\fˈa͡ɪ͡əwˈɜːʃɪp], \fˈaɪəwˈɜːʃɪp], \f_ˈaɪə_w_ˈɜː_ʃ_ɪ_p]\
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The worship of fire, the highest type of which worship is seen in the adoration of the sun, not only as the most glorious visible object in the universe, but also as the source of flight and heat. In the early religion of India the sun appears in the form of the god Agni (L. ignis, fire), what was first regarded as a mere abstract influence or a phenomenon in time being regarded as a sentient individual. Thus in the Vedic hymns Agni is the god of fire, corresponding to the Greek Hephaestos. In the East the worship of the element of fire was practiced by the ancient Persians or Magians, and is continued by the modern Parsees. The establishment of this species of idolatry among the Persians is ascribed to Zoroaster, who taught his disciples that in the sun and in the sacred fires of their temples God more especially dwelt, and that therefore divine homage was to be paid to these.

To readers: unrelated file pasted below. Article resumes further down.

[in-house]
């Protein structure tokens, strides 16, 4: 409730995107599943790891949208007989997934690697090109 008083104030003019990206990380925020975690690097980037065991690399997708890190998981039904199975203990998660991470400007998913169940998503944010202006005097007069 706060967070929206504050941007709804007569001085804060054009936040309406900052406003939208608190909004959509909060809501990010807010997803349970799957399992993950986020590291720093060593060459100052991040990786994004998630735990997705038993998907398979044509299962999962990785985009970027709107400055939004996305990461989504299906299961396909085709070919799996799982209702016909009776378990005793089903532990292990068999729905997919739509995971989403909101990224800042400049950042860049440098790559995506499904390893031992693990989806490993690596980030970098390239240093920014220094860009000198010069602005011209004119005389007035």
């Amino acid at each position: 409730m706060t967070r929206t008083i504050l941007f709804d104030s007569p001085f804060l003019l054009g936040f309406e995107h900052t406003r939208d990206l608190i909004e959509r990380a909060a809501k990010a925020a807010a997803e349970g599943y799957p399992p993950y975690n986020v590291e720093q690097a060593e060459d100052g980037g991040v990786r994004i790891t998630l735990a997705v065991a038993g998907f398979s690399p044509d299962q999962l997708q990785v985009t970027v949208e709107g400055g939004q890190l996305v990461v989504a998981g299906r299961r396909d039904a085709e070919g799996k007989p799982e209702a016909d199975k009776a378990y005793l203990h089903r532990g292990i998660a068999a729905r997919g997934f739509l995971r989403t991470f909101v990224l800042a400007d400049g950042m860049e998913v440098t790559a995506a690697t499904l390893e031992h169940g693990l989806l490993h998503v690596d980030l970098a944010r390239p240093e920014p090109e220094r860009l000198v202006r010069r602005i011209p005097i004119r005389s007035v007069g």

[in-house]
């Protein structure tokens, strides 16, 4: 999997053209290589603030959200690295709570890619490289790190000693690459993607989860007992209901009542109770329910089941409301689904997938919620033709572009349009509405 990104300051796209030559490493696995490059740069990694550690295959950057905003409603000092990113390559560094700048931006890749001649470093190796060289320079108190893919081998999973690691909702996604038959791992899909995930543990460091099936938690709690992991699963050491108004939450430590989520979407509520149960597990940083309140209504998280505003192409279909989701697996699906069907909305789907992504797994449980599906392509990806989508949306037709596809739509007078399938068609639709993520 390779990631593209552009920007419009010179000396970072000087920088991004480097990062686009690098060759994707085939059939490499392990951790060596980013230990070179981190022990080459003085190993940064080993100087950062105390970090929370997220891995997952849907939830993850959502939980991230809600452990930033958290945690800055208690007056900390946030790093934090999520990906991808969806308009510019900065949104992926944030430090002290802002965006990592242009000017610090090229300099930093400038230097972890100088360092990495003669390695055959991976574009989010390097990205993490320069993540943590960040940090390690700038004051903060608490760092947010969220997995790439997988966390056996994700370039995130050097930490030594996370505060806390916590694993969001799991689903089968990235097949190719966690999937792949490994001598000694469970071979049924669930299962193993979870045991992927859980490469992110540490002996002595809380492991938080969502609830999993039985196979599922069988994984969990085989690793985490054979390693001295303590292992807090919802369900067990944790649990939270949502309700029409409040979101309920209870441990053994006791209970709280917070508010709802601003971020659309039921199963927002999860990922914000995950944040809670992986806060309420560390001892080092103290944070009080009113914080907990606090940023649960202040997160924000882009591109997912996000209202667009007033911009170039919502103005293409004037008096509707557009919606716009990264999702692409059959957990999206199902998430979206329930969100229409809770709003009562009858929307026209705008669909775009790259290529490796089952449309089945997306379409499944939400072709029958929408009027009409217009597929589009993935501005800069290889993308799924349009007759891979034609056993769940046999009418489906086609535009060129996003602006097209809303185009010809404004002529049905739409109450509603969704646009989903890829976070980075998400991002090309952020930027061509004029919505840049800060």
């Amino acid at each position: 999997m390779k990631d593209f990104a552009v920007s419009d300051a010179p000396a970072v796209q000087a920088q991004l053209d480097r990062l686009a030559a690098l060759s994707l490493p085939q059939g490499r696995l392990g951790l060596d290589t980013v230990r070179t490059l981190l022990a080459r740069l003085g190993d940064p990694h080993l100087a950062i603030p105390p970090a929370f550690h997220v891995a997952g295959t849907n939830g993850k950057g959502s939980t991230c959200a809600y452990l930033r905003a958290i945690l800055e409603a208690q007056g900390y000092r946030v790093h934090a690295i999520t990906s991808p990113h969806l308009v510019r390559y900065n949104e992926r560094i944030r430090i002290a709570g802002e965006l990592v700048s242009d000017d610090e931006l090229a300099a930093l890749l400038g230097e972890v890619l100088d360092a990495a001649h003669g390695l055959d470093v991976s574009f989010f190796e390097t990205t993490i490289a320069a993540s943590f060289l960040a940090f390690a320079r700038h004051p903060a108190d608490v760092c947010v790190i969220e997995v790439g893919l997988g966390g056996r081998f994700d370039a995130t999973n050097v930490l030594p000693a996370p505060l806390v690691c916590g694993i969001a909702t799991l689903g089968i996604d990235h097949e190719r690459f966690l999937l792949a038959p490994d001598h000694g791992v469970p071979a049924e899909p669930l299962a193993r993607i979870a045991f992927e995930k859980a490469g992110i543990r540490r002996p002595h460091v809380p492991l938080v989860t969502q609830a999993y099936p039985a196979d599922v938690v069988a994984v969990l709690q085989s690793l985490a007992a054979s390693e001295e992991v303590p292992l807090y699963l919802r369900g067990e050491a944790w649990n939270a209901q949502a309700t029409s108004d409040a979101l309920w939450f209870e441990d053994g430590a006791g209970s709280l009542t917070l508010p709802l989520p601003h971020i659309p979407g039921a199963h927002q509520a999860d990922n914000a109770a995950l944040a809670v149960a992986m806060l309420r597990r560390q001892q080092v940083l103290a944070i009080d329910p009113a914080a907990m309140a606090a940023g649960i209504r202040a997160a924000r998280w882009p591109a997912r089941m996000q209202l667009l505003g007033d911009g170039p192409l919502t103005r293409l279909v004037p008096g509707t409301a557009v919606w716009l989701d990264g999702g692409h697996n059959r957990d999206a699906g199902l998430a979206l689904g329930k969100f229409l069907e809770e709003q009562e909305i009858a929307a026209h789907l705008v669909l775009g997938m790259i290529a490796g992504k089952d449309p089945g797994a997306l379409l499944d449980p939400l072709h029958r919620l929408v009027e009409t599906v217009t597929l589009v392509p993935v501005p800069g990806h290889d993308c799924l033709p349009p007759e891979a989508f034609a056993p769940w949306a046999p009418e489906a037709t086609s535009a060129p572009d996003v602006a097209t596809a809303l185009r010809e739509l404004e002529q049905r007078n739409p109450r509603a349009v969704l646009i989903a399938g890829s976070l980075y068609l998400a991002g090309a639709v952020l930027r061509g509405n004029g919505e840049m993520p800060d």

By Daniel Lyons
The worship of fire, especially as embodied in the sun, viewed as the most emphatic expression and exhibition of beneficent divine power.
By Nuttall, P.Austin.
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- Alt. of Vehme